I figure that by this time I've either emptied the auditorium or stunned them into immobility. Now for the big save…
So, I must admit I was wrong, dead wrong, about this market and for many obvious reasons:
First of all, I've greatly underestimated people's need for distraction and the kinds of usage experiences they'll endure for a little entertainment.
And there are other key factors that will keep this engine humming:
• Better bandwidth. (Thank you 3G and EV-DO.)
• Better graphics. (Thank you ATI and nVidia). Wait until you get a load of the 3-D graphics.
• Larger keyboards and amazing thumb dexterity. (Thank you evolution.)
• Some of the games and sensations are oddly compelling. (Thank you developers.)
• Kids and teens want the games because they have the cell phone with them anyway—inactivity equals boredom, which equals a bad thing. (Thank you television and console video games.)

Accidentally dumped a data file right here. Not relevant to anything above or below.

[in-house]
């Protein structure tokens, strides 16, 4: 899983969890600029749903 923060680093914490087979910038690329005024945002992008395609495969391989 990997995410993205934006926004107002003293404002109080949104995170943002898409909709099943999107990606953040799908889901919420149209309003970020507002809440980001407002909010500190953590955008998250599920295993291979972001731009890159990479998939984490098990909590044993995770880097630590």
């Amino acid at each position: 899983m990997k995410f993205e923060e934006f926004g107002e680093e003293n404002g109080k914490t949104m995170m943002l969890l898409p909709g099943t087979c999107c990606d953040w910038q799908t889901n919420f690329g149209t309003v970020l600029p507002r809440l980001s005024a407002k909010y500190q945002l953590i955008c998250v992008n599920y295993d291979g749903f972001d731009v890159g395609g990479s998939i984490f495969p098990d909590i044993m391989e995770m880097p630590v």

To sum it up, I'm still not a fan, but I'm also no longer a naysayer on mobile gaming. It's here to stay.
And there's my speech. Not bad. It's believable because it's true, and it should be painless because it's short—models for good speechmaking.
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Copyright © 2005 Ziff Davis Media Inc. All Rights Reserved. Originally appearing in PC Magazine.